I got a chance to spend 24 or so hours in Memphis before Bonnaroo. I’d never been. But I was lucky enough to have guides.
My buddy Martin texts me a number as I’m leaving Orlando, Memphis bound. “Call Dallas” was the word, Dallas being the man who would be at the airport ready to take me to my destination, the vibrantly decomposed studio of Jim Dickinson and his boys Cody and Luther, who form two thirds of the North Mississippi All Stars. They were recording together, on the family farm 35 minutes or so outside Memphis in the North Mississippi woods. Dallas was going to take me there.
I rang Dallas while still on the tarmac. It’s been quite some time since I’ve had walking around time. You know, the kind of time where you land somewhere foreign, you know one guy maybe, or bump into someone, and that person takes you to another world. It’d been years since I’d been to Tennessee. The place lived in my mind as legend, mostly through music. And I’d never been to Memphis.
“Travel. Dallas,” he answers.
Dallas, I tell him, John.
“Alright. I’m five minutes from the airport. You on the tarmac?” Gentle, like bourbon on new ice.
Yes, I say.
“I’ll be at the top of the escalators as you come out. I’m dressed like a tourist, got a panama hat. And a badge.”
I knew I’d like Dallas.
After the obligatories (hotel, beer, ice, food), we drove across the Mississippi and headed south for a while, the highway cutting through woods and rolling farmland. Dallas regaling me with stories of the land as we tooled along in his Chevy wagon – the one with the same engine as the 1994 Corvette – same transmission, too. Thirty minutes and we took a left, we’re in low folds of resting grassland, punctuated by high elms – were they elms? – draped in kudzu. Were it not for agriculture, this would be impassable land.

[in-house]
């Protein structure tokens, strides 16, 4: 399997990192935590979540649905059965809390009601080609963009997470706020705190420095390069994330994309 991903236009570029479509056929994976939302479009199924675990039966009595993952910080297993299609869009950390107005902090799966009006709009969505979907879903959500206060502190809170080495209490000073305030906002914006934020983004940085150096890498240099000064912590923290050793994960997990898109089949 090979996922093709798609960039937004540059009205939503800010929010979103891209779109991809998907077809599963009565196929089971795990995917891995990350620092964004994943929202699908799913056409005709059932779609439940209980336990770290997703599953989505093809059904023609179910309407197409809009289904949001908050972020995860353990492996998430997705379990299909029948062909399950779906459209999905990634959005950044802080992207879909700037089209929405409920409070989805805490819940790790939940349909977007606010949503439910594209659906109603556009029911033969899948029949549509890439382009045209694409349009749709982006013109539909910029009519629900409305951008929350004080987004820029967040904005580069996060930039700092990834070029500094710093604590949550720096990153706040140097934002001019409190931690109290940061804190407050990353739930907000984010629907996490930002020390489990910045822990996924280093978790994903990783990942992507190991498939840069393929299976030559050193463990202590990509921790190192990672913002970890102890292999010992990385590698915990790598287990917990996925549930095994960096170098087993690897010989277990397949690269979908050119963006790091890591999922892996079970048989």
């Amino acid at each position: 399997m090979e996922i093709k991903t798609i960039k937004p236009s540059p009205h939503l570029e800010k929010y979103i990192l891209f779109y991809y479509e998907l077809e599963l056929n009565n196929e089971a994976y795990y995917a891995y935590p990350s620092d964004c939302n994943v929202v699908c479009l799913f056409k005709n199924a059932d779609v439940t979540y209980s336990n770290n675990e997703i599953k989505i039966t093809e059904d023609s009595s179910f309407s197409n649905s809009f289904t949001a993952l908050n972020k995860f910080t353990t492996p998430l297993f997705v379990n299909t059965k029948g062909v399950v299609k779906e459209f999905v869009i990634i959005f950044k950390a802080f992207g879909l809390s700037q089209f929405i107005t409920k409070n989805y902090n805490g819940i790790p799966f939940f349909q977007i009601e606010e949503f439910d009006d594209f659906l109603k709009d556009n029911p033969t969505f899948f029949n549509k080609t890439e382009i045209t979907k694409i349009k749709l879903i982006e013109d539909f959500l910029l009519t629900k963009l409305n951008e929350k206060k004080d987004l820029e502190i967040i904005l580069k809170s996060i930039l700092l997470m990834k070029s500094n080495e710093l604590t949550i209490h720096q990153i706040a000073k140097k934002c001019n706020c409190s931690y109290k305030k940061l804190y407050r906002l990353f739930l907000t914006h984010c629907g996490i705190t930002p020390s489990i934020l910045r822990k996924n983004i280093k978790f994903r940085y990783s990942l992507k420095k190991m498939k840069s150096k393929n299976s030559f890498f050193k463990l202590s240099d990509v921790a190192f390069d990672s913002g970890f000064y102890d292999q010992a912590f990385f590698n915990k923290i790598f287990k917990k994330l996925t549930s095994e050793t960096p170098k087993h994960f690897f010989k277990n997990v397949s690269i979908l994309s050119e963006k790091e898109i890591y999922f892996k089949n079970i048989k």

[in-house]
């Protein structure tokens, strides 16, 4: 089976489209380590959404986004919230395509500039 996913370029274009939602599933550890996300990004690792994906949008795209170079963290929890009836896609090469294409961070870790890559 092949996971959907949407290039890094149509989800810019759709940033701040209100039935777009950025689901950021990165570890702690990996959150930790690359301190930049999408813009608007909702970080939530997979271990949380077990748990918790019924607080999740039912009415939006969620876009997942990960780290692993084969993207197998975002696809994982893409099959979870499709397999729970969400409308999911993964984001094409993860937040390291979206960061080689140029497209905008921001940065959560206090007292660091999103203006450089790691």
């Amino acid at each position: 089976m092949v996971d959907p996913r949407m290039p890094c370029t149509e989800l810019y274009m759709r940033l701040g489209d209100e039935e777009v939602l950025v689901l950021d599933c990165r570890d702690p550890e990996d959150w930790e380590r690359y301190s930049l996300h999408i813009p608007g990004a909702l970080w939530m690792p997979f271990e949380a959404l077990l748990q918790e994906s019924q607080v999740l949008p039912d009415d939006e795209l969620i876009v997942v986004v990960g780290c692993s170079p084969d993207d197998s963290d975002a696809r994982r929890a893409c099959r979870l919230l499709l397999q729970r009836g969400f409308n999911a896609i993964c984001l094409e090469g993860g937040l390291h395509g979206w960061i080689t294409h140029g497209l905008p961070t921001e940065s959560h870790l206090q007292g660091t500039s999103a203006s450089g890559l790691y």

Fourth driveway at the left, Cody had put a red bandana on the mailbox. We hit a dirt road, then we pass one, and another single wide. Someone might live there. Then again, someone might not. But nothing felt out of place.
A quarter mile down a clearing, and a mowed field, crowned by forty-foot kudzu skirted woods. In the field, to the left as we entered, an Airstream, seen better years, but still proud. And past it, as we pan to our right, a Chevy Grand Torino, maybe 1974, rusting but again, nobly. Immediately to its right is a 1990 or so 280Z, sweetly clenched in a decades long conversation with mother nature. We had arrived at a good moment, as Mother Nature had figured out a way to claim the old car, namely by pushing a six-foot-tall blackberry shoot – tall and straight as any tree – impossibly through the hood, and dead center to boot.
Then I saw the studio.
Reader Jack Lail, who my damn Typekey issues prevented from commenting, sent me this:
My paper, The Knoxville News Sentinel, has a producer blogging and Twittering at Bonnaroo. Check Lauren Spuhler’s coverage out.
And check out the
She’s got some great stuff up already!
Cool, thanks Jack!